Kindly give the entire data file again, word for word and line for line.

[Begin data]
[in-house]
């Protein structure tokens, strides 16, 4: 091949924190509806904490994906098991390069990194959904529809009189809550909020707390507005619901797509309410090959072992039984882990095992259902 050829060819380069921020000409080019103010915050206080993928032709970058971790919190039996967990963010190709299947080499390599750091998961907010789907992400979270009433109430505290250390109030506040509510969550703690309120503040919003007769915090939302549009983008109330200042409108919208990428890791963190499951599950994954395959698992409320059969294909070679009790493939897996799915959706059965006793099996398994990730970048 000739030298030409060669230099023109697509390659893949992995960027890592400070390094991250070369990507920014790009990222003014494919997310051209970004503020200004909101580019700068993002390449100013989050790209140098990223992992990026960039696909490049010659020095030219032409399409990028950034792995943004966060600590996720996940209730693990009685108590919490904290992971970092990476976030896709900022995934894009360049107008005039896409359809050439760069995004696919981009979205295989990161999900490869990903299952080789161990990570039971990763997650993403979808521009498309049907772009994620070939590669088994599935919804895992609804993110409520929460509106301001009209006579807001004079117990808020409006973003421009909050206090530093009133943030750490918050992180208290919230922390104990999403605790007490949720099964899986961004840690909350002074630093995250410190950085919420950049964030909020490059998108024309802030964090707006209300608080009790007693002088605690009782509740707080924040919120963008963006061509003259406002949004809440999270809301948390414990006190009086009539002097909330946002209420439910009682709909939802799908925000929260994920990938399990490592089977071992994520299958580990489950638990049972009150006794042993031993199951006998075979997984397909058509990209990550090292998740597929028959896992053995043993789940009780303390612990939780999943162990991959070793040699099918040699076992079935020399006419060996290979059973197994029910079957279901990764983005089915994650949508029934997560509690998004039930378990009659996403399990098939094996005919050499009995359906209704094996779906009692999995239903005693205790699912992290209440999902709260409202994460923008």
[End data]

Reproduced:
[in-house]
């Protein structure tokens, strides 16, 4: 091949924190509806904490994906098991390069990194959904529809009189809550909020707390507005619901797509309410090959072992039984882990095992259902 050829060819380069921020000409080019103010915050206080993928032709970058971790919190039996967990963010190709299947080499390599750091998961907010789907992400979270009433109430505290250390109030506040509510969550703690309120503040919003007769915090939302549009983008109330200042409108919208990428890791963190499951599950994954395959698992409320059969294909070679009790493939897996799915959706059965006793099996398994990730970048 000739030298030409060669230099023109697509390659893949992995960027890592400070390094991250070369990507920014790009990222003014494919997310051209970004503020200004909101580019700068993002390449100013989050790209140098990223992992990026960039696909490049010659020095030219032409399409990028950034792995943004966060600590996720996940209730693990009685108590919490904290992971970092990476976030896709900022995934894009360049107008005039896409359809050439760069995004696919981009979205295989990161999900490869990903299952080789161990990570039971990763997650993403979808521009498309049907772009994620070939590669088994599935919804895992609804993110409520929460509106301001009209006579807001004079117990808020409006973003421009909050206090530093009133943030750490918050992180208290919230922390104990999403605790007490949720099964899986961004840690909350002074630093995250410190950085919420950049964030909020490059998108024309802030964090707006209300608080009790007693002088605690009782509740707080924040919120963008963006061509003259406002949004809440999270809301948390414990006190009086009539002097909330946002209420439910009682709909939802799908925000929260994920990938399990490592089977071992994520299958580990489950638990049972009150006794042993031993199951006998075979997984397909058509990209990550090292998740597929028959896992053995043993789940009780303390612990939780999943162990991959070793040699099918040699076992079935020399006419060996290979059973197994029910079957279901990764983005089915994650949508029934997560509690998004039930378990009659996403399990098939094996005919050499009995359906209704094996779906009692999995239903005693205790699912992290209440999902709260409202994460923008």